Belarusian president Alexander Lukashenko said that an air assault brigade would move to Belarus’ Western border in response to NATO exercises in neighboring nations, even as the country reels from massive anti-government protests which Lukashenko has dubbed a "color revolution" orchestrated by foreign agents. Lukashenko also said that Russian President Vladimir Putin promised him to help securing safety of Belarus if needed, state news agency Belta reported.
Speaking on state TV, Lukashenko said he was “worried” that NATO was carrying out military exercises in Poland and Lithuania, which he views as an arms build-up on Belarus’ borders.
"I am more worried about the situation that is unfolding on the territory of our neighboring states - Poland and Lithuania. As you know, military exercises of NATO troops are taking place there. That would have been fine, but there is an escalation and a build-up of the armed component in these territories. Naturally we cannot turn a blind eye to it, we cannot observe this calmly. And when early in the morning I was listening to the report of the Chief of the General Staff, I noticed: our military is also worried about this problem," Lukashenko said.
In response to the drills, the Belarus president said that he has ordered the transfer of an airborne brigade from Vitebsk to Grodno.
Lukashenko also slammed foreign countries which he said were attempting to act as "mediators" in the country's problems, urging them to "put their own business in order" before dictating to Minsk.
Earlier, Lukashenko said Russian President Vladimir Putin had promised to help him secure his country’s safety, if necessary RT and Tass reported. According to Lukashenko, the agreement was reached during a telephone conversation with his Putin on Saturday. "We have agreed - at our first request, comprehensive assistance will be provided to ensure the security of the Republic of Belarus,"he said.
"When it comes to the military component, we have an agreement with the Russian Federation within the framework of the Union State and the Collective Security Treaty Organization,"Lukashenko explained. "These moments fit this agreement. Therefore, today I had a long, detailed conversation with the Russian president about the situation. I must say, I was even somewhat surprised - [Putin] is absolutely aware of what is happening,"he added.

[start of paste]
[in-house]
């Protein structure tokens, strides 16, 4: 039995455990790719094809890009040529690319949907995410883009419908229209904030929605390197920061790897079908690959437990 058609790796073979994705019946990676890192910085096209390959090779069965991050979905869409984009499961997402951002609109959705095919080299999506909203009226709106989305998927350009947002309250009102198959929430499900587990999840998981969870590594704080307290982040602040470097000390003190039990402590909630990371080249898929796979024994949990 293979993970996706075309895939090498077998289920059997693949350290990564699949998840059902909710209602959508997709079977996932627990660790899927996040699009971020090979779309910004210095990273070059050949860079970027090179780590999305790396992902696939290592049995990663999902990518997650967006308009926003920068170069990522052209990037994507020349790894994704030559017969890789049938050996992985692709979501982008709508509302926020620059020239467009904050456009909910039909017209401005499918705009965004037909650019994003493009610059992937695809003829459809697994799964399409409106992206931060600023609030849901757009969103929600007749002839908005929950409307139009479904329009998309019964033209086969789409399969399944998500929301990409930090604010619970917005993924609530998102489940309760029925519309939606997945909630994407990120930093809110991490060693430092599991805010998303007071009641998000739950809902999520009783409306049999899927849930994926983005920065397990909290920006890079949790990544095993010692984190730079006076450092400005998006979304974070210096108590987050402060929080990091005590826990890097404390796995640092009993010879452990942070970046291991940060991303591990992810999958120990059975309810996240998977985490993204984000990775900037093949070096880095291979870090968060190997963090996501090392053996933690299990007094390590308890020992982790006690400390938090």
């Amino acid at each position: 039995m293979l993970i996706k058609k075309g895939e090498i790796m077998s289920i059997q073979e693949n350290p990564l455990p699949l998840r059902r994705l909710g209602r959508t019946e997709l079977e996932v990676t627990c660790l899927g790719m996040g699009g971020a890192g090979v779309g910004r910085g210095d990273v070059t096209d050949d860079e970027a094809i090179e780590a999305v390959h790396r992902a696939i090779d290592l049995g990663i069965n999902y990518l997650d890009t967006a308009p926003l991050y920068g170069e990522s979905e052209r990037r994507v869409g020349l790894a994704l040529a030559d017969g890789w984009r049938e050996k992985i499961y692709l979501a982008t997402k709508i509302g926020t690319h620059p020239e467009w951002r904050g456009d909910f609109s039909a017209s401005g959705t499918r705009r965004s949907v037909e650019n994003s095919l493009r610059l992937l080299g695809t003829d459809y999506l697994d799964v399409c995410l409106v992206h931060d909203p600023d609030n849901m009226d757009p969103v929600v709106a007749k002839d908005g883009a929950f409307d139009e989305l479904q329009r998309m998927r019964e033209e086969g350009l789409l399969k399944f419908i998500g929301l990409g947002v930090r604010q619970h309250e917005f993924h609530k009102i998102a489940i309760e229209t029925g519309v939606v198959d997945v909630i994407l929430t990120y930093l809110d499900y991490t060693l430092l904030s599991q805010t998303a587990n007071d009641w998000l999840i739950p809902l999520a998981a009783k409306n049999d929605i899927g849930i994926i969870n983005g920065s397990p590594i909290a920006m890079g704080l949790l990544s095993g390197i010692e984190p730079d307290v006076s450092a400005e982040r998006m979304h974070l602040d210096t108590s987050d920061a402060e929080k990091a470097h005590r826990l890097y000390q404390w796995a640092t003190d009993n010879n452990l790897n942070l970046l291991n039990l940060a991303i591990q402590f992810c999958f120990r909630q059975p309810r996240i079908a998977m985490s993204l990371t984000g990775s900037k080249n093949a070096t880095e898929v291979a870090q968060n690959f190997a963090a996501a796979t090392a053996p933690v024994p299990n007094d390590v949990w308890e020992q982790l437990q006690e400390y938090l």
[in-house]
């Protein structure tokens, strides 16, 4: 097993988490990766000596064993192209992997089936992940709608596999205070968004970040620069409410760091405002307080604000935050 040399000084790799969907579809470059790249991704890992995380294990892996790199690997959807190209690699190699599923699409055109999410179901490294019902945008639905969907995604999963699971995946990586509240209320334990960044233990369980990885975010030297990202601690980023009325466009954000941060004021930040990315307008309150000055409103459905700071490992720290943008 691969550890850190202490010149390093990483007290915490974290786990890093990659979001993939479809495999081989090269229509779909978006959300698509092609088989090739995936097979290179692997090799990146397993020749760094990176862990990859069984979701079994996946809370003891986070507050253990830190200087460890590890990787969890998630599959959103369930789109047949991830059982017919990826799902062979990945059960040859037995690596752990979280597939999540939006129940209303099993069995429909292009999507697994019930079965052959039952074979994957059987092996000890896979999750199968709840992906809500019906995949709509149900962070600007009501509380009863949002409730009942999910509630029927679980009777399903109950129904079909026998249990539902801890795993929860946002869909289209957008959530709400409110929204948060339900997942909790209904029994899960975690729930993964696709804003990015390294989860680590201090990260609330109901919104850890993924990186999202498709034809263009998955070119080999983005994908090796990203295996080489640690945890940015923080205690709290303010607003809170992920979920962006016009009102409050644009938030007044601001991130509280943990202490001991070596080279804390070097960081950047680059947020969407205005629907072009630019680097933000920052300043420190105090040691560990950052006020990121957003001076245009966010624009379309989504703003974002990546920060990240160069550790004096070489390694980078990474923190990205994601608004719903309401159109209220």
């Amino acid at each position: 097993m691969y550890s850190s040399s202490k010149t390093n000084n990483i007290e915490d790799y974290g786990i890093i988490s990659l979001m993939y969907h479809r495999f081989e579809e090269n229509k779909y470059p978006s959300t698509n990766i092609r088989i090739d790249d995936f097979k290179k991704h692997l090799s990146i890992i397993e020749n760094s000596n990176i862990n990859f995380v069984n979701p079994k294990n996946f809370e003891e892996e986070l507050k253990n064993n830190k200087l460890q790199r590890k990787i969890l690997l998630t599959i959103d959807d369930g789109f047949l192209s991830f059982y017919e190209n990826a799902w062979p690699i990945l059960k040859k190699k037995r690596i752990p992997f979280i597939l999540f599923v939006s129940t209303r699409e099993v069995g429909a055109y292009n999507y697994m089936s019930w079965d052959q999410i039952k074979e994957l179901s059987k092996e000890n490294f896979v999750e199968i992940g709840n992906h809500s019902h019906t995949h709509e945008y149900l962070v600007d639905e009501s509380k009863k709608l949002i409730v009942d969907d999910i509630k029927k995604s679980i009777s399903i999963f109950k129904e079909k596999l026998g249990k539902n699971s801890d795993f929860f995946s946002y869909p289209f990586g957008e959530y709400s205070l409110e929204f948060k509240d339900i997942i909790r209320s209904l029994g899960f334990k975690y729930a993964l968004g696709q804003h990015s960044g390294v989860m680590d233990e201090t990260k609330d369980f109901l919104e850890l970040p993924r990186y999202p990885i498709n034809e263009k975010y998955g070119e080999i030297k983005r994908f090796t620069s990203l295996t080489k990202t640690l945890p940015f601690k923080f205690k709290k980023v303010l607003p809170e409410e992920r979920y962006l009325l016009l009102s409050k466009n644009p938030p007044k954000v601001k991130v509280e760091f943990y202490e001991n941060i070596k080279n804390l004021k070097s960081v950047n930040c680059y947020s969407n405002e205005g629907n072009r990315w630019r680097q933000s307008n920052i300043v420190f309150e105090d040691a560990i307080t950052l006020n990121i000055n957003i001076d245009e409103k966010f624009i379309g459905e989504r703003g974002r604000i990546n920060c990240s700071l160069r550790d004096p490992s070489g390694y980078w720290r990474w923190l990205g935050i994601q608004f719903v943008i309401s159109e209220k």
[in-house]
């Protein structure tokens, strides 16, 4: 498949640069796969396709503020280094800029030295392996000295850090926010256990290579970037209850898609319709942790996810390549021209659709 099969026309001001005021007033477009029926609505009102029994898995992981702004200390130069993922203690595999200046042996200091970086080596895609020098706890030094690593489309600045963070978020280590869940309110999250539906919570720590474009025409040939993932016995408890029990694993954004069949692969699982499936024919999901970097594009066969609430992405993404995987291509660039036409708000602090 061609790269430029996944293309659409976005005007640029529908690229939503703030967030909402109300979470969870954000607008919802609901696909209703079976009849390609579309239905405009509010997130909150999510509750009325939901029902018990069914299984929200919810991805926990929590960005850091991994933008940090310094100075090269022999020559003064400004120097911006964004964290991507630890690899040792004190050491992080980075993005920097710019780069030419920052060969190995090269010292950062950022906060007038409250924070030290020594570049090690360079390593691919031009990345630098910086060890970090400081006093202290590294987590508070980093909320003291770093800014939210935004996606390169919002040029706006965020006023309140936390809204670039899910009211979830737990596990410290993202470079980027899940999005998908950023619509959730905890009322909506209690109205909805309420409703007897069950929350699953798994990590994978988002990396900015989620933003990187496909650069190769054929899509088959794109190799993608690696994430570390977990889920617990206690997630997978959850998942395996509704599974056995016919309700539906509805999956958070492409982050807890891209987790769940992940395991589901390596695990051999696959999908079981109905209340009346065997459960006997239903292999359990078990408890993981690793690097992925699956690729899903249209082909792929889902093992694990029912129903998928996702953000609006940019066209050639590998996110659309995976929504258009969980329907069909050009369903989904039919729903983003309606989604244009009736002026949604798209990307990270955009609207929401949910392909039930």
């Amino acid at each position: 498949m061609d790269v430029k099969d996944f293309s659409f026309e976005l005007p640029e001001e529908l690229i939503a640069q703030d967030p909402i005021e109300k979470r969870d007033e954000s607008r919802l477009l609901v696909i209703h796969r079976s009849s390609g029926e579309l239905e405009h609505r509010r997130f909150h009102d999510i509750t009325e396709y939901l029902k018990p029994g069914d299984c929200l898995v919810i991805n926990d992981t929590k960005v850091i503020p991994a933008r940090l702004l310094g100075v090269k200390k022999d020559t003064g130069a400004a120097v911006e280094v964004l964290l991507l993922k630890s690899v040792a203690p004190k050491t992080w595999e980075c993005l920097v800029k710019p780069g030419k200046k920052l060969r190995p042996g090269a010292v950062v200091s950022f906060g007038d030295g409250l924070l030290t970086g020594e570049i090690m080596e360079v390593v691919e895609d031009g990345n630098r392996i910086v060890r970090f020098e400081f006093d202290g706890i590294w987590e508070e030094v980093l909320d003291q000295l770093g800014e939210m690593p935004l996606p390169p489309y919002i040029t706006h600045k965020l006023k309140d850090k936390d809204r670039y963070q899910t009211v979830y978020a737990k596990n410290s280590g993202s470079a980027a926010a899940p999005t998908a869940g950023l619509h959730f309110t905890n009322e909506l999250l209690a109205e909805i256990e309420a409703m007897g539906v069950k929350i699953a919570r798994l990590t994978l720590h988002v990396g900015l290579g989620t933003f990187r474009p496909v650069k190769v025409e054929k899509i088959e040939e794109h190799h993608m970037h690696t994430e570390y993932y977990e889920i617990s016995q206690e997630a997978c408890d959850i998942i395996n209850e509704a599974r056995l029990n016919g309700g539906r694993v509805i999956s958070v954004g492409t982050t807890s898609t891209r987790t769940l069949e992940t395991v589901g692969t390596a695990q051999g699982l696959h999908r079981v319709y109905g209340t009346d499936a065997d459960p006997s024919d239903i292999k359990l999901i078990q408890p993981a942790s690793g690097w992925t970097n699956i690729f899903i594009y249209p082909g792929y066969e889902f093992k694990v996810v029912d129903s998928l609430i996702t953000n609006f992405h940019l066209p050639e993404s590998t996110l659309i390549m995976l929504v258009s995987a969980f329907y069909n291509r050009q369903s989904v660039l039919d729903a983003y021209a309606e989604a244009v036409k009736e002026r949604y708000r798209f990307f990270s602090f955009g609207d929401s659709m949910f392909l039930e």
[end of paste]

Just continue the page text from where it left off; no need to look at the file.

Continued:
Lukashenko’s re-election for a sixth term last weekend was marred by massive protests, as thousands took to the streets over their belief that the election had been rigged. The Belarusian presidential elections were held on August 9, and according to the final official results provided by the Belarusian Central Election Commission on August 14, incumbent Lukashenko received 80.1% of the vote. Svetlana Tikhanovskaya, who was considered his main opponent, came in second with 10.12%.
After exit poll results were announced on the evening of August 9, protests erupted in downtown Minsk and other regions of the country, leading to clashes between protesters and law enforcement. The protests continued over the following days.
The European Union has said it does not believe the election results were legitimate and is readying itself to impose sanctions on Minsk in response to the bloody police crackdown, which has already seen two protesters killed.
Workers at major state-run industrial plants were also hit with demonstrations and strikes during the week. In response, Lukashenko said workers at state-run companies should be fired if they go on strike, suggesting they were colluding with foreign actors, according to BelTa.
Meanwhile, on a visit to Poland on Saturday, US Secretary of State Mike Pompeo said Washington was monitoring the situation in Belarus.